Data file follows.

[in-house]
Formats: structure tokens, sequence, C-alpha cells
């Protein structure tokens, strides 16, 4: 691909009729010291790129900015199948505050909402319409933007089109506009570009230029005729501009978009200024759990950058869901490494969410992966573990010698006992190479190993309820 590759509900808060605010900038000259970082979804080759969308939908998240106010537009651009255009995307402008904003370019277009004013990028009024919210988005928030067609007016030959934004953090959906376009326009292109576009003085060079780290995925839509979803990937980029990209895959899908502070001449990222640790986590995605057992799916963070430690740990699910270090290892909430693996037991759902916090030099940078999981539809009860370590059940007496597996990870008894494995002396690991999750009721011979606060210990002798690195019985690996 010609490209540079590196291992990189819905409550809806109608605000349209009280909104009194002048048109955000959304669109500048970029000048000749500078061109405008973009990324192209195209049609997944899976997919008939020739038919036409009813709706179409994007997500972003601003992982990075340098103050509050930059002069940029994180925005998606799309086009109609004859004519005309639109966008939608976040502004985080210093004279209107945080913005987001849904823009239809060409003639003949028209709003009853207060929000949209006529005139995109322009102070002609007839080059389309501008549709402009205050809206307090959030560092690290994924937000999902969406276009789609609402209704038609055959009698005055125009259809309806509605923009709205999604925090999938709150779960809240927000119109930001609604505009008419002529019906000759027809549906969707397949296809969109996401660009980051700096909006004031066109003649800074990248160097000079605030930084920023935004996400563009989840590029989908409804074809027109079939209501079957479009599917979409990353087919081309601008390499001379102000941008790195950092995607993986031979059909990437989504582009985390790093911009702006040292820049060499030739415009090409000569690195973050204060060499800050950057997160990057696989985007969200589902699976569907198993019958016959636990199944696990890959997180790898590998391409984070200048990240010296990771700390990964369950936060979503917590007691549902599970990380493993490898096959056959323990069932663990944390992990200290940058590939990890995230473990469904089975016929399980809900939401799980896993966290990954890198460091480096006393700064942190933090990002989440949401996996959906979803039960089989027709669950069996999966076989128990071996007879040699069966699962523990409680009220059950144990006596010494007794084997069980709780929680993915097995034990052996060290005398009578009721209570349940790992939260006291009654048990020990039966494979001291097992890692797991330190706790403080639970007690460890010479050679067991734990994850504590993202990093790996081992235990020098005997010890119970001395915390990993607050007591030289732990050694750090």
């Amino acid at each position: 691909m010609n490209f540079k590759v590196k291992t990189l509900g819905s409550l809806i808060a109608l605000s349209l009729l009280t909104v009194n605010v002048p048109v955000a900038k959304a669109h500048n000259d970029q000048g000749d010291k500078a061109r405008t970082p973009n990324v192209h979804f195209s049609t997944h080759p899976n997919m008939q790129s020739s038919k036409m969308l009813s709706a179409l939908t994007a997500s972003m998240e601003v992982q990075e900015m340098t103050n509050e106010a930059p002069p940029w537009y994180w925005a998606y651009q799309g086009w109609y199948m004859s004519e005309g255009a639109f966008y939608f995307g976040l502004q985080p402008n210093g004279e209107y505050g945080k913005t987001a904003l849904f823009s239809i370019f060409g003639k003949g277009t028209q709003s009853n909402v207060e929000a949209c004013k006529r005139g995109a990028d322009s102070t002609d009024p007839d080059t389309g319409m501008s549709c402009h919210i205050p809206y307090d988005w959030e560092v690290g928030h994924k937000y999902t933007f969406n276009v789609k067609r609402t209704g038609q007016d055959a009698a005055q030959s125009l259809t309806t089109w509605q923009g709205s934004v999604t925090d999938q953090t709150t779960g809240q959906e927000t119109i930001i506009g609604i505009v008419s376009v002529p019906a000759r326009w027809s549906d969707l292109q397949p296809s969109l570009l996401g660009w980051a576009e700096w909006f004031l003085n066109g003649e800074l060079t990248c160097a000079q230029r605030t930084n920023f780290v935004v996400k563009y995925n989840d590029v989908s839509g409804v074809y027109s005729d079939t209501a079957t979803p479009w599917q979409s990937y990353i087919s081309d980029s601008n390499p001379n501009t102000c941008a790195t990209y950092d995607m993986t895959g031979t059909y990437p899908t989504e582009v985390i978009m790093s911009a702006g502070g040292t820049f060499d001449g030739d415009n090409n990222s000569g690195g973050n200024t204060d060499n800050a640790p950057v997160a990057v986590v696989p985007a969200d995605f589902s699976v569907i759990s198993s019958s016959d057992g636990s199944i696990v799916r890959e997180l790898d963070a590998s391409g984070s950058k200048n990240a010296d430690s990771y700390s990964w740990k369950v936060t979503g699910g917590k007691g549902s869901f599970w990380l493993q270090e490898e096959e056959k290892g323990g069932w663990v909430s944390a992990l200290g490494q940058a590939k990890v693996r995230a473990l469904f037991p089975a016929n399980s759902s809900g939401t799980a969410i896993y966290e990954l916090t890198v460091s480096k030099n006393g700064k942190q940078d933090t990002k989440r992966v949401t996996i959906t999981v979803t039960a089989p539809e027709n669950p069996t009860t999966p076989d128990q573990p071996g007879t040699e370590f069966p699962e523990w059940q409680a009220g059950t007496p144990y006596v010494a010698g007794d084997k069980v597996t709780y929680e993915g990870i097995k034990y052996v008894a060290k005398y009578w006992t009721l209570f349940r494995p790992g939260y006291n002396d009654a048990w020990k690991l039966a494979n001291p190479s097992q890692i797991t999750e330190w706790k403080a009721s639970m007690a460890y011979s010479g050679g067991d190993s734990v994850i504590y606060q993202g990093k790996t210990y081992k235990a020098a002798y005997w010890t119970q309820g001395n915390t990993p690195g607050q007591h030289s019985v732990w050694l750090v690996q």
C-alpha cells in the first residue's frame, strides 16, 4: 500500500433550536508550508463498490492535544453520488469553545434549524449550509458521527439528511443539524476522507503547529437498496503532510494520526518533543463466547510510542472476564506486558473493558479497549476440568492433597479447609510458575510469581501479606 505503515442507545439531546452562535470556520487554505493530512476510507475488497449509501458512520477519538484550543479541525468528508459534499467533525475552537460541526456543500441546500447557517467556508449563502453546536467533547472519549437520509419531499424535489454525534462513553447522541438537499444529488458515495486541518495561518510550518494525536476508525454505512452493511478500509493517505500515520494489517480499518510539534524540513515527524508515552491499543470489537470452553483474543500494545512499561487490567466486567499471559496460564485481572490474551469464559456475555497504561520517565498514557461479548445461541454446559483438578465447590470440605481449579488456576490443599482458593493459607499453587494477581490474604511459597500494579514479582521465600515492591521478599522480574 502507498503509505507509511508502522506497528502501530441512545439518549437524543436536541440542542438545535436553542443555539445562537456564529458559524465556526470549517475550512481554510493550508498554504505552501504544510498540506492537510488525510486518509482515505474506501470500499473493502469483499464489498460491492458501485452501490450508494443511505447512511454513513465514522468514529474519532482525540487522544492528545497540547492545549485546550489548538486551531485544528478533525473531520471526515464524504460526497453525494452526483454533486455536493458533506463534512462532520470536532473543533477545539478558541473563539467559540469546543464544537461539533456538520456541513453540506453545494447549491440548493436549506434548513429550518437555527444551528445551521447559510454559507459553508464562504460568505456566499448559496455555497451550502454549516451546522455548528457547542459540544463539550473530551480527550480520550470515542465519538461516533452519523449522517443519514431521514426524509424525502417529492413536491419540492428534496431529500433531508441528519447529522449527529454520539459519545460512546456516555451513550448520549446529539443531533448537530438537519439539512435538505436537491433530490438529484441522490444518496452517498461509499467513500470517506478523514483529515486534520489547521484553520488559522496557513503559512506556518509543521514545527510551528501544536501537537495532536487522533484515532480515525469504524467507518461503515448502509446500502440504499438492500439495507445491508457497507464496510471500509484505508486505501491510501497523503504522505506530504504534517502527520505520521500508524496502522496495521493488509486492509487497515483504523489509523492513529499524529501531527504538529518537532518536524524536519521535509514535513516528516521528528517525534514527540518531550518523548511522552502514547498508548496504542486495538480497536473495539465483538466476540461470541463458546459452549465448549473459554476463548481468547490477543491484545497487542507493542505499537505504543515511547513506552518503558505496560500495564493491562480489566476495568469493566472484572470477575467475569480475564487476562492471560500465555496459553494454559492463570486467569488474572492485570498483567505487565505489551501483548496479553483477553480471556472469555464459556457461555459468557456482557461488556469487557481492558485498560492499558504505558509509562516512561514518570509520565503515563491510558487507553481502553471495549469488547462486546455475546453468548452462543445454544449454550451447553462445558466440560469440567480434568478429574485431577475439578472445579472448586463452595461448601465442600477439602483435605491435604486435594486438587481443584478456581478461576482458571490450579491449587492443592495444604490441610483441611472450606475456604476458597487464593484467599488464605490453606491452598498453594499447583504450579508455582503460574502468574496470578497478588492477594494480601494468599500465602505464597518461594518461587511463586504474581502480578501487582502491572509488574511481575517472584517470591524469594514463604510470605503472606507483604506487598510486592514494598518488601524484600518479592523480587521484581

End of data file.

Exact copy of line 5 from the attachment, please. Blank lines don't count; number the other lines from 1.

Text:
C-alpha cells in the first residue's frame, strides 16, 4: 500500500433550536508550508463498490492535544453520488469553545434549524449550509458521527439528511443539524476522507503547529437498496503532510494520526518533543463466547510510542472476564506486558473493558479497549476440568492433597479447609510458575510469581501479606 505503515442507545439531546452562535470556520487554505493530512476510507475488497449509501458512520477519538484550543479541525468528508459534499467533525475552537460541526456543500441546500447557517467556508449563502453546536467533547472519549437520509419531499424535489454525534462513553447522541438537499444529488458515495486541518495561518510550518494525536476508525454505512452493511478500509493517505500515520494489517480499518510539534524540513515527524508515552491499543470489537470452553483474543500494545512499561487490567466486567499471559496460564485481572490474551469464559456475555497504561520517565498514557461479548445461541454446559483438578465447590470440605481449579488456576490443599482458593493459607499453587494477581490474604511459597500494579514479582521465600515492591521478599522480574 502507498503509505507509511508502522506497528502501530441512545439518549437524543436536541440542542438545535436553542443555539445562537456564529458559524465556526470549517475550512481554510493550508498554504505552501504544510498540506492537510488525510486518509482515505474506501470500499473493502469483499464489498460491492458501485452501490450508494443511505447512511454513513465514522468514529474519532482525540487522544492528545497540547492545549485546550489548538486551531485544528478533525473531520471526515464524504460526497453525494452526483454533486455536493458533506463534512462532520470536532473543533477545539478558541473563539467559540469546543464544537461539533456538520456541513453540506453545494447549491440548493436549506434548513429550518437555527444551528445551521447559510454559507459553508464562504460568505456566499448559496455555497451550502454549516451546522455548528457547542459540544463539550473530551480527550480520550470515542465519538461516533452519523449522517443519514431521514426524509424525502417529492413536491419540492428534496431529500433531508441528519447529522449527529454520539459519545460512546456516555451513550448520549446529539443531533448537530438537519439539512435538505436537491433530490438529484441522490444518496452517498461509499467513500470517506478523514483529515486534520489547521484553520488559522496557513503559512506556518509543521514545527510551528501544536501537537495532536487522533484515532480515525469504524467507518461503515448502509446500502440504499438492500439495507445491508457497507464496510471500509484505508486505501491510501497523503504522505506530504504534517502527520505520521500508524496502522496495521493488509486492509487497515483504523489509523492513529499524529501531527504538529518537532518536524524536519521535509514535513516528516521528528517525534514527540518531550518523548511522552502514547498508548496504542486495538480497536473495539465483538466476540461470541463458546459452549465448549473459554476463548481468547490477543491484545497487542507493542505499537505504543515511547513506552518503558505496560500495564493491562480489566476495568469493566472484572470477575467475569480475564487476562492471560500465555496459553494454559492463570486467569488474572492485570498483567505487565505489551501483548496479553483477553480471556472469555464459556457461555459468557456482557461488556469487557481492558485498560492499558504505558509509562516512561514518570509520565503515563491510558487507553481502553471495549469488547462486546455475546453468548452462543445454544449454550451447553462445558466440560469440567480434568478429574485431577475439578472445579472448586463452595461448601465442600477439602483435605491435604486435594486438587481443584478456581478461576482458571490450579491449587492443592495444604490441610483441611472450606475456604476458597487464593484467599488464605490453606491452598498453594499447583504450579508455582503460574502468574496470578497478588492477594494480601494468599500465602505464597518461594518461587511463586504474581502480578501487582502491572509488574511481575517472584517470591524469594514463604510470605503472606507483604506487598510486592514494598518488601524484600518479592523480587521484581